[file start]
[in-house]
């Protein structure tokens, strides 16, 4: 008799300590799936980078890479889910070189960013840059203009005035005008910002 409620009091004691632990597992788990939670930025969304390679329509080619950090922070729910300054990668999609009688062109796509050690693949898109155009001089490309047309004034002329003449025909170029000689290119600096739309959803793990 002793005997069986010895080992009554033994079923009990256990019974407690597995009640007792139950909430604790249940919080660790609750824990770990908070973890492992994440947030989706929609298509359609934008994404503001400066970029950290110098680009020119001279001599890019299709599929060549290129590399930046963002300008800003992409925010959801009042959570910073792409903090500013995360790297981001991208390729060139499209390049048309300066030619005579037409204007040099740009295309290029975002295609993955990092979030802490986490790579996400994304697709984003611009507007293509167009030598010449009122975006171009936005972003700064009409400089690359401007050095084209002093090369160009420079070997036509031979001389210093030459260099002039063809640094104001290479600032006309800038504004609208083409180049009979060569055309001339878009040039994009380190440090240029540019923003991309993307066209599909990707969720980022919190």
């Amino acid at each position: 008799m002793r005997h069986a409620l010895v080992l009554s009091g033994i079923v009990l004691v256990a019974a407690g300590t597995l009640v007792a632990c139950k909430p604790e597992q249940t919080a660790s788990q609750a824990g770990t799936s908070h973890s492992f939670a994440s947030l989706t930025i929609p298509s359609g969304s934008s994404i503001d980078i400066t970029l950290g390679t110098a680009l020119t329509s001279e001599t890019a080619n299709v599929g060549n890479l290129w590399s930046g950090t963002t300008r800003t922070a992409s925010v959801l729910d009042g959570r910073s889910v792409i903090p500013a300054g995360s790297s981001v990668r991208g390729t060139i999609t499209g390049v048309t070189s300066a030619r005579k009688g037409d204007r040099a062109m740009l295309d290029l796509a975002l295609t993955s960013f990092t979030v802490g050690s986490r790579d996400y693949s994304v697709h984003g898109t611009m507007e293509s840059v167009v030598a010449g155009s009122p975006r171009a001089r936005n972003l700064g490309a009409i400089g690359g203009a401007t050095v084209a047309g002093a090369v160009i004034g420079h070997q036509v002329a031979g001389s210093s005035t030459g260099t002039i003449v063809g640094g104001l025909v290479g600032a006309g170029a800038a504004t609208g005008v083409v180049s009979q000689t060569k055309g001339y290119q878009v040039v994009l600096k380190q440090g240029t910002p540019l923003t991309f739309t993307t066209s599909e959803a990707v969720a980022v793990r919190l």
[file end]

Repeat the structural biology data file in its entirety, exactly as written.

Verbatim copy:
[in-house]
């Protein structure tokens, strides 16, 4: 008799300590799936980078890479889910070189960013840059203009005035005008910002 409620009091004691632990597992788990939670930025969304390679329509080619950090922070729910300054990668999609009688062109796509050690693949898109155009001089490309047309004034002329003449025909170029000689290119600096739309959803793990 002793005997069986010895080992009554033994079923009990256990019974407690597995009640007792139950909430604790249940919080660790609750824990770990908070973890492992994440947030989706929609298509359609934008994404503001400066970029950290110098680009020119001279001599890019299709599929060549290129590399930046963002300008800003992409925010959801009042959570910073792409903090500013995360790297981001991208390729060139499209390049048309300066030619005579037409204007040099740009295309290029975002295609993955990092979030802490986490790579996400994304697709984003611009507007293509167009030598010449009122975006171009936005972003700064009409400089690359401007050095084209002093090369160009420079070997036509031979001389210093030459260099002039063809640094104001290479600032006309800038504004609208083409180049009979060569055309001339878009040039994009380190440090240029540019923003991309993307066209599909990707969720980022919190």
């Amino acid at each position: 008799m002793r005997h069986a409620l010895v080992l009554s009091g033994i079923v009990l004691v256990a019974a407690g300590t597995l009640v007792a632990c139950k909430p604790e597992q249940t919080a660790s788990q609750a824990g770990t799936s908070h973890s492992f939670a994440s947030l989706t930025i929609p298509s359609g969304s934008s994404i503001d980078i400066t970029l950290g390679t110098a680009l020119t329509s001279e001599t890019a080619n299709v599929g060549n890479l290129w590399s930046g950090t963002t300008r800003t922070a992409s925010v959801l729910d009042g959570r910073s889910v792409i903090p500013a300054g995360s790297s981001v990668r991208g390729t060139i999609t499209g390049v048309t070189s300066a030619r005579k009688g037409d204007r040099a062109m740009l295309d290029l796509a975002l295609t993955s960013f990092t979030v802490g050690s986490r790579d996400y693949s994304v697709h984003g898109t611009m507007e293509s840059v167009v030598a010449g155009s009122p975006r171009a001089r936005n972003l700064g490309a009409i400089g690359g203009a401007t050095v084209a047309g002093a090369v160009i004034g420079h070997q036509v002329a031979g001389s210093s005035t030459g260099t002039i003449v063809g640094g104001l025909v290479g600032a006309g170029a800038a504004t609208g005008v083409v180049s009979q000689t060569k055309g001339y290119q878009v040039v994009l600096k380190q440090g240029t910002p540019l923003t991309f739309t993307t066209s599909e959803a990707v969720a980022v793990r919190l």